To maintain and build up mental health, it's important to recognise the symbiotic relationship between physical and mental wellbeing - both are very closely connected, and neither one is more important than the other, especially during this pandemic.Whilst keeping in line with social distancing guidelines, going outside and getting daily exercise, even for a short 30-minute walk, has a tremendous impact on the body and mind.  Physical exercise increases the production of endorphins in the brain, stimulating happiness and lowering levels of stress and anxiety. Additionally, getting into the ‘zone’ when exercising can even be described as a form of meditation as it helps to regulate thought-patterns and stay calmer. Linking back to the previous point, CBD oil has been recommended as a post-workout supplement. Studies have reported its benefits in reducing pain and inflammation, prolonging runner's high, lowering cortisol levels and improving sleep patterns, which in turn increases muscle growth and recovery.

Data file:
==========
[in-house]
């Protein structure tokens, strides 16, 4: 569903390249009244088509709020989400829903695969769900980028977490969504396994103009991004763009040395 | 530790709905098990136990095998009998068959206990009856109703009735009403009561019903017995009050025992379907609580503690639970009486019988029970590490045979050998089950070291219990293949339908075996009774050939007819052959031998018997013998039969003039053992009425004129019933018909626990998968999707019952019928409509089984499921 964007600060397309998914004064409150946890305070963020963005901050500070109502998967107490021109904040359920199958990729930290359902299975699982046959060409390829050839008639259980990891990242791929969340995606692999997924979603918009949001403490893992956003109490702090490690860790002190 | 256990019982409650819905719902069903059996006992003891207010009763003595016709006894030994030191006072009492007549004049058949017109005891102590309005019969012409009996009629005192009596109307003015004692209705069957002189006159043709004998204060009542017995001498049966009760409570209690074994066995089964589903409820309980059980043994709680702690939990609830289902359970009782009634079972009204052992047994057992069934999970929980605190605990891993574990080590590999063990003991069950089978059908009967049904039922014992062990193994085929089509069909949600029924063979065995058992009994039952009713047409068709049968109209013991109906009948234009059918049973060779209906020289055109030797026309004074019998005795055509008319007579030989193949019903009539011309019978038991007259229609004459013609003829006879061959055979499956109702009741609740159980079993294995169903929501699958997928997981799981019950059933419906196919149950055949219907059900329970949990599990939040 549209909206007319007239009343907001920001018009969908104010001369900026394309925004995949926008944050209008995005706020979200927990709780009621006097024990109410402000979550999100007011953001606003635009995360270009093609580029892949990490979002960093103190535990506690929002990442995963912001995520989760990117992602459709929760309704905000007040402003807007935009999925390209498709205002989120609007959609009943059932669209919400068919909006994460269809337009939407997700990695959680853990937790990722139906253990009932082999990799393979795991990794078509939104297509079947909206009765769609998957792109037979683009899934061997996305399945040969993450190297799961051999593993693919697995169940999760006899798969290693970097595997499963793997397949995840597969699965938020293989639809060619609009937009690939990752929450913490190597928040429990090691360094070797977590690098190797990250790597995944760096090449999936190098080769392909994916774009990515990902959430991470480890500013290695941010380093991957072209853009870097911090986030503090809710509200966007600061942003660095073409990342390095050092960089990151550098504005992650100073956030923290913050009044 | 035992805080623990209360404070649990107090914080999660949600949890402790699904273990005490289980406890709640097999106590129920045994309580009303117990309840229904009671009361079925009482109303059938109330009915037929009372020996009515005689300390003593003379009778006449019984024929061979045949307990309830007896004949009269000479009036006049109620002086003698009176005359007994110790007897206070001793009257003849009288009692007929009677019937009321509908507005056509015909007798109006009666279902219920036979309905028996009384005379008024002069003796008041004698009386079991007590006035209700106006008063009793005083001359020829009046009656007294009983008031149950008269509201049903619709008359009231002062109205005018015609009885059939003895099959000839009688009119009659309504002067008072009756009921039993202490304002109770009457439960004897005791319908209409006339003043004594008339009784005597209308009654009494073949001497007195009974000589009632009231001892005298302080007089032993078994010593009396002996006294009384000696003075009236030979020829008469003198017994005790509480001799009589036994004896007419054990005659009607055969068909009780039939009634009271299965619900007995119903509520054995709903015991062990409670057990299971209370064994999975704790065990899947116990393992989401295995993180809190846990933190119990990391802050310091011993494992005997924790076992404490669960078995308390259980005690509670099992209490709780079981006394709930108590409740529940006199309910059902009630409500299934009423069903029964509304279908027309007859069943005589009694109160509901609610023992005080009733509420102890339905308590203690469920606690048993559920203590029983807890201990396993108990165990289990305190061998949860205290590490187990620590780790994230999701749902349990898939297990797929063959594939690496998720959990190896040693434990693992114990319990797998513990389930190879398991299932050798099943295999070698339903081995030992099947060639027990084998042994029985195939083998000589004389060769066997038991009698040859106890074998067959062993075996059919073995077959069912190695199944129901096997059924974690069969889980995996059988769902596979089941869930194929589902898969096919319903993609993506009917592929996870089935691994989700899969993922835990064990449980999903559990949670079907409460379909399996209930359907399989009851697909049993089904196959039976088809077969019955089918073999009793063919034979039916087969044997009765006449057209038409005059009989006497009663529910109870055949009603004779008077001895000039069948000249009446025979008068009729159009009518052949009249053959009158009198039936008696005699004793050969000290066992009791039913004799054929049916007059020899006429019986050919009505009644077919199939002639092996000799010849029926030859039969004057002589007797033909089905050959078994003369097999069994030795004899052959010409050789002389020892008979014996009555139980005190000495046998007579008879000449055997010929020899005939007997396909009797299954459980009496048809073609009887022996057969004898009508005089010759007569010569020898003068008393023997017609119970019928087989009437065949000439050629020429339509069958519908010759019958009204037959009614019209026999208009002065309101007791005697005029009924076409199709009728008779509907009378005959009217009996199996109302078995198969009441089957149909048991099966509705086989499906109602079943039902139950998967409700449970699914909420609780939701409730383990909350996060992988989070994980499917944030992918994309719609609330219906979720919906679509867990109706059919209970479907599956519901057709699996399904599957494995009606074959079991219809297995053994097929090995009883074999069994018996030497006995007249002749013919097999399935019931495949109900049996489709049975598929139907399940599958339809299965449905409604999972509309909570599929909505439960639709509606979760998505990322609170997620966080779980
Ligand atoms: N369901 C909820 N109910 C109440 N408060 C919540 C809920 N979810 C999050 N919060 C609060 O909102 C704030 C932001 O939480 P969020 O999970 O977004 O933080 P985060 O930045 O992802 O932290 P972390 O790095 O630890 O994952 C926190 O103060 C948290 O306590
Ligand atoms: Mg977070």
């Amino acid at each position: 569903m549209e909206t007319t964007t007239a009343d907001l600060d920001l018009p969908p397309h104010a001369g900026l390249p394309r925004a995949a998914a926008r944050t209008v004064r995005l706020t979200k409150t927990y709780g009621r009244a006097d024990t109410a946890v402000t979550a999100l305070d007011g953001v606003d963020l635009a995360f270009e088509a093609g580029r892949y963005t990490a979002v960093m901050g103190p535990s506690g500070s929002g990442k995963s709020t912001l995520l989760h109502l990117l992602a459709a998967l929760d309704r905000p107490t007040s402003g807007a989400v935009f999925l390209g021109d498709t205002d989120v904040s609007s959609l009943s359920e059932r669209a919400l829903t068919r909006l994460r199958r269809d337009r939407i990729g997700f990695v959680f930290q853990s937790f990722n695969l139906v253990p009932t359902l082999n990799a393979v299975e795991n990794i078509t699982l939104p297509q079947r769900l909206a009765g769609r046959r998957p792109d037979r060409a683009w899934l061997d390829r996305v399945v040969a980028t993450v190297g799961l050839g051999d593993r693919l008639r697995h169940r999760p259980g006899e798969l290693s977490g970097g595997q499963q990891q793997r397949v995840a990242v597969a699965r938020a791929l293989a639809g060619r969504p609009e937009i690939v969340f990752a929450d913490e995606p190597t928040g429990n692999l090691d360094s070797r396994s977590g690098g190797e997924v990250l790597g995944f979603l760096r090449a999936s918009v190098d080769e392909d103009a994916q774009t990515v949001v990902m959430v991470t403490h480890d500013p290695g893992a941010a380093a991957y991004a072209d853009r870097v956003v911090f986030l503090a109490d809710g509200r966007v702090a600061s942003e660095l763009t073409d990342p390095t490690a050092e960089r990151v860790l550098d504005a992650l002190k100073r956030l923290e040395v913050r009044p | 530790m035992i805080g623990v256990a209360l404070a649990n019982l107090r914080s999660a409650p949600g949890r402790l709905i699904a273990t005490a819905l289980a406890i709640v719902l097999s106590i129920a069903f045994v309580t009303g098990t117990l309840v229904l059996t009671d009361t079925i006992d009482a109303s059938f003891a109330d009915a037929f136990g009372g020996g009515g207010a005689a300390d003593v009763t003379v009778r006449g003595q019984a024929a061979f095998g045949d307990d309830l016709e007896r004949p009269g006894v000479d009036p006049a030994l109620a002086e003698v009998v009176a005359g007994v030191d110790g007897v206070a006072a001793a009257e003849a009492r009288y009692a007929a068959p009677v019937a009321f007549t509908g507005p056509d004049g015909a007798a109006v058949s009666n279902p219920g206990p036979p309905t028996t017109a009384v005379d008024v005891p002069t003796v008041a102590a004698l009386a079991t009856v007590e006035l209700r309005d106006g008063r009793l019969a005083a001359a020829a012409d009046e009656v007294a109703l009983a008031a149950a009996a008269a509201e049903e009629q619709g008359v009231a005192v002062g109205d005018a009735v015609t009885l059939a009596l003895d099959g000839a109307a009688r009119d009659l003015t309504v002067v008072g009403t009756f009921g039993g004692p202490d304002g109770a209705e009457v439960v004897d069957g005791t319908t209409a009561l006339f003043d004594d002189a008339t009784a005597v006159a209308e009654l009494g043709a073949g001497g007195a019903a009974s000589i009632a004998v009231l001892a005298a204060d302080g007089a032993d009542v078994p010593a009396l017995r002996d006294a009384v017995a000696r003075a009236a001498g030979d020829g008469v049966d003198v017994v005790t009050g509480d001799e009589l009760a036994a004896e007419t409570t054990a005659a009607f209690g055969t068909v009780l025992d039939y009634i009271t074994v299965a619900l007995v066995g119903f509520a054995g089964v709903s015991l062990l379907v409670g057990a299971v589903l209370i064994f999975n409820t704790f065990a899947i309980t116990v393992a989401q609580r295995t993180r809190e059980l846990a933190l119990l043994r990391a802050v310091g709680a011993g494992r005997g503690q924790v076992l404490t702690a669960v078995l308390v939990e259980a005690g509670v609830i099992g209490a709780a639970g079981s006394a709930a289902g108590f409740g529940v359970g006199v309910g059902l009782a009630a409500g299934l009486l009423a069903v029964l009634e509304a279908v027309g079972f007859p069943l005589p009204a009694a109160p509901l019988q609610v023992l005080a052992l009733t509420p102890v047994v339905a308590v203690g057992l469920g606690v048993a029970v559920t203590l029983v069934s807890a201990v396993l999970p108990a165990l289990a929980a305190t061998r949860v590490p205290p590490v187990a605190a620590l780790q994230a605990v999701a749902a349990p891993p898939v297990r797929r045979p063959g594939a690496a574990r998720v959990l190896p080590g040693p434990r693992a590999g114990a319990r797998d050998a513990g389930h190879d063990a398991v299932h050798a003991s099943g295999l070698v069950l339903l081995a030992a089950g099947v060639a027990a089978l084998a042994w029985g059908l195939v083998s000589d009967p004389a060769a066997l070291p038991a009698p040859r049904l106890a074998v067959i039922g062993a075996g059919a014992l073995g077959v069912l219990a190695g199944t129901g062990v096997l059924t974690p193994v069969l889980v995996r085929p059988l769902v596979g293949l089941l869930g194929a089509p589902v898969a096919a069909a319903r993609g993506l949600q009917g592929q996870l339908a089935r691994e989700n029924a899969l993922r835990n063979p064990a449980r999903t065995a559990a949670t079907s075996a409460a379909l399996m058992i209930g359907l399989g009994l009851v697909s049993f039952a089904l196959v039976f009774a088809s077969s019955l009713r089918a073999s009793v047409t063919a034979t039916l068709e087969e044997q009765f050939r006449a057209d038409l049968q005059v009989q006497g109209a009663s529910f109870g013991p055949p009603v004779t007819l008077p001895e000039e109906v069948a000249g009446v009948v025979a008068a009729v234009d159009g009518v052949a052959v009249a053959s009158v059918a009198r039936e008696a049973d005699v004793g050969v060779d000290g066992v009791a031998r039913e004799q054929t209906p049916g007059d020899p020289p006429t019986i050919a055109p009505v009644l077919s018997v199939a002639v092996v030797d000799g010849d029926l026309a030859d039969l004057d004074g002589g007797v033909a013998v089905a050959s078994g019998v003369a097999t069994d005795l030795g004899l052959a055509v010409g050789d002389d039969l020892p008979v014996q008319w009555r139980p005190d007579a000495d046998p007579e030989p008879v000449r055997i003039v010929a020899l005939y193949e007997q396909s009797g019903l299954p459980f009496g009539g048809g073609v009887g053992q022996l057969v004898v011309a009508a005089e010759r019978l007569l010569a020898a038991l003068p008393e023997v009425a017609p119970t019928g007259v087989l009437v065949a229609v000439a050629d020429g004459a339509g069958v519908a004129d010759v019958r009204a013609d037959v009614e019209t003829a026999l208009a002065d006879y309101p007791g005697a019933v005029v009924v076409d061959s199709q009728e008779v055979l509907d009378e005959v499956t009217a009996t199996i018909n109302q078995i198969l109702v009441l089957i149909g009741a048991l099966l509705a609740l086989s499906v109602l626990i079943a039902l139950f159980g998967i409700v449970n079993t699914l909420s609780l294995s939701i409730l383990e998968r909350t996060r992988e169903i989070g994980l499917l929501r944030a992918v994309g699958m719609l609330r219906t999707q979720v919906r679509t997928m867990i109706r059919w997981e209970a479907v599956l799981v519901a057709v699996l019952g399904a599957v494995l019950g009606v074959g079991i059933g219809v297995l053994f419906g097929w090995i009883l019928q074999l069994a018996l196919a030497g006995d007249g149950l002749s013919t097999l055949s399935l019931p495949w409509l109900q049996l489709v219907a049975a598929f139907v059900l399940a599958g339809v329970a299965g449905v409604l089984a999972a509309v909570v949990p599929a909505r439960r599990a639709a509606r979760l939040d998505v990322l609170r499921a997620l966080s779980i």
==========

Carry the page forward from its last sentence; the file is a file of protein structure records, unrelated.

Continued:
Reach out to healthcare professionals

While it’s still important to try out the methods mentioned above to alleviate anxiety and stress, if you are concerned about, or are suffering from mental illness then seek help. Already reports show a decrease in the number of patients seeking mental health services. A survey of 1,369 psychiatrists carried out between 1st and 6th May by The Royal College of Psychiatrists highlighted ‘’45% of psychiatrists have seen a fall in their most routine appointments, leading to fears of a ‘tsunami’ of mental illness after the pandemic’’. By not seeking action, this can lead to an increased number of untreated mental health cases, and with that, a greater chance a mental health crisis will occur in the future, further overwhelming the NHS.  Therefore, it is crucial that those suffering from mental illness reach out to mental health professionals. For contact information of some mental health charity hotlines, please look below. 

Anxiety UK has extended it helpline hours to offer more assistance to those who need itWebsite:

The Help Hub is a free online platform set up by professional therapists to support vulnerable individuals feeling isolated due to Covid-19. Website: Minds is UK’s leading charity fighting for children and young people’s mental health. Click here to read up on tips, advice and guidance provided by the charity.